"I thought you'd like it."
"Like it! It'll be downright orgasmic."
"Don't get carried away."
And some scenes are moving, as when Miles unburdens himself to Simon while fishing:
"I liked the winning . . . . I always got away with it somehow. Any way I could. On the table or under it, I won. This seizure thing . . . seems like the first enemy I couldn't outsmart . . . . "I was beaten . . . . Yet I survived. Didn't expect that. I feel . . . very unbalanced about that. I had to win always, or die. So . . . what else was I wrong about?"
Grover Gardener is his usual professional and appealing self, smoothly reading the novel as though he were born to voice Miles and managing to enhance the text in all the right places and ways without ever showing off or trying too hard to alter his voice for female or old voices. And his clear, dry, DJ-esque voice is as pleasant to listen to as ever.
All that said, I must admit (SPOILER ALERT) that although Bujold had me smiling as the long resolution of the novel plays out, the part of me stimulated by bracingly tragic tales of human self-destruction was disappointed by how ideally she works out the initially devastating predicaments of Miles and especially Simon Illyan, so that they both come out of their afflictions far better than they went into them. And Gregor's doctor love interest appears too more zaftig and not intelligent enough, and General Haroche is not as wiley as he's supposed to be. And I missed Miles' socially challenged clone-twin Mark.
But overall, Bujold is in fine fettle here, writing another solid entry in the Vorkosigan saga, each novel of which feels fresh and fun, because she is so adept at coming up with new ideas for Miles' trials and triumphs.
After a unexpected and crushing blow to his career, Miles sinks into a long but thoughtful depressive period which is a little slow, though still interesting to read. However, seeing "Auditor Miles" at work later more than makes up any lack of space battles. Miles crazed and entertaining maneuvers still keep you on the edge of your seat crying, "Go Miles!" The scenes between Illyan and Miles were gut-wrenching and absorbing. Must read for Miles fans.
Also, a moving psychological story about everyone's favorite Miles. The character relationships start building and there is a crescendo of interconnected developments that climax in A Civil Campaign.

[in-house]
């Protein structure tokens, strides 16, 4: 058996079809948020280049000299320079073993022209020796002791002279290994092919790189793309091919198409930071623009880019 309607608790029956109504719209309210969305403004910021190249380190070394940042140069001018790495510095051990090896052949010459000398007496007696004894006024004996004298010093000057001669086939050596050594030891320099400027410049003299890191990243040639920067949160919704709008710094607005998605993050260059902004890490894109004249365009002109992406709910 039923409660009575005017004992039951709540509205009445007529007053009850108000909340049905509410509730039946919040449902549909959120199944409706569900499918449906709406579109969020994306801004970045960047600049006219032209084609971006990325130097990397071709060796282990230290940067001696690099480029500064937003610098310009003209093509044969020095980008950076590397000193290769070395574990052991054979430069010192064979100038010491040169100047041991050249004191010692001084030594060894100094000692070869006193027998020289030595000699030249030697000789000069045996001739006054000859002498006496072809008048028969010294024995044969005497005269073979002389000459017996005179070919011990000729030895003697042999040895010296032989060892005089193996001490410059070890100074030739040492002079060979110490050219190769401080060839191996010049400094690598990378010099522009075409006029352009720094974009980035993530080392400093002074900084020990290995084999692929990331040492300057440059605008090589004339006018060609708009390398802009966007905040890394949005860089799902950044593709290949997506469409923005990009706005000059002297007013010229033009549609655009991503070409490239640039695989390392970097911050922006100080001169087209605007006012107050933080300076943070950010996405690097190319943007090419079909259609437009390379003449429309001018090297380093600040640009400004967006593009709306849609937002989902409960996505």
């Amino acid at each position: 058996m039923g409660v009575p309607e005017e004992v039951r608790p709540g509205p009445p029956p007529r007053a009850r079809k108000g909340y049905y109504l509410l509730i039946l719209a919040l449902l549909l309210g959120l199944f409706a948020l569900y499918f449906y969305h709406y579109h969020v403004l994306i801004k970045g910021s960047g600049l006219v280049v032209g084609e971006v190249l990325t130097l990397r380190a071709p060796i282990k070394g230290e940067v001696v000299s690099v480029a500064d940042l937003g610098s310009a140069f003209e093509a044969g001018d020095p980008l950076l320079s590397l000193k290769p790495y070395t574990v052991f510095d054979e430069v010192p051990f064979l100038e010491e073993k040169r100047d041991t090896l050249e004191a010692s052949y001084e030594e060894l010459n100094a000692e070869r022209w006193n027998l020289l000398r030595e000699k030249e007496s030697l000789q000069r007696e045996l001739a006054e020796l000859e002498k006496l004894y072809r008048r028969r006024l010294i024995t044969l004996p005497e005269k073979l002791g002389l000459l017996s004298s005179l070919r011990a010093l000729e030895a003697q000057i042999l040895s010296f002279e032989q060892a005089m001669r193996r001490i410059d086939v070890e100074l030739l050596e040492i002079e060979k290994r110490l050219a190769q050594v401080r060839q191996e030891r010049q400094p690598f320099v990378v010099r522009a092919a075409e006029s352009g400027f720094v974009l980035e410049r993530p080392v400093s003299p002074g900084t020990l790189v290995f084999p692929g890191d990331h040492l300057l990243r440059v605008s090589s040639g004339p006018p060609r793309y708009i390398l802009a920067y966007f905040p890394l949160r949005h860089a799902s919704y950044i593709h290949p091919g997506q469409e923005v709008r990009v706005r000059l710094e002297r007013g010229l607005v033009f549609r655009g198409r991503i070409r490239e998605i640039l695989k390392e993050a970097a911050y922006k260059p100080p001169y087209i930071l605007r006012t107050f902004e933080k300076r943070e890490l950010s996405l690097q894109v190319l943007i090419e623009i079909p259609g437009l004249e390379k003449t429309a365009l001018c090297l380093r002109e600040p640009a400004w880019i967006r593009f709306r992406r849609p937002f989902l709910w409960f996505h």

Miles is awesome
I don't want to give too much away so I will be vague. My favorite moment is when Miles stops feeling sorry for himself and realizes that just because he has some new medical problems does not mean that he cannot contribute to society anymore. He is not worthless just because his first career is over.
Miles. Grover Gardner has a great way of narrating his thoughts in exactly the right tone.
Yes. It is one that I have listened to multiple times and each time is engrossing.
This book is especially meaningful to me because I have epilepsy and I have suffered memory loss in my 20s and can really identify with both Miles and Simon. Lois McMaster Bujold really captured the feeling of helplessness when faced with permanent medical problems and how that can close some doors. However, she also managed to show Miles rising above it, or rather, around it.
There is also an awesome story with a mystery to solve. This series does science fiction right. There is enough technical information to make it feel like science rather than magic, but not so much that it bogs down the story. Overall, a fantastic and engrossing book.
I think McMaster Bujold is a superb author and am loving this series! I also love the narrator! I will say I didn't like this one quite as much as the previous books because it seemed the most sad overall of the books thus far, but you can tell it's setting up for something big and I'm excited to see what Miles gets up to next.
This installment in the wonderful series gives a much better look inside of Miles. If you have read any of the others u need to read this one. Highly recommended.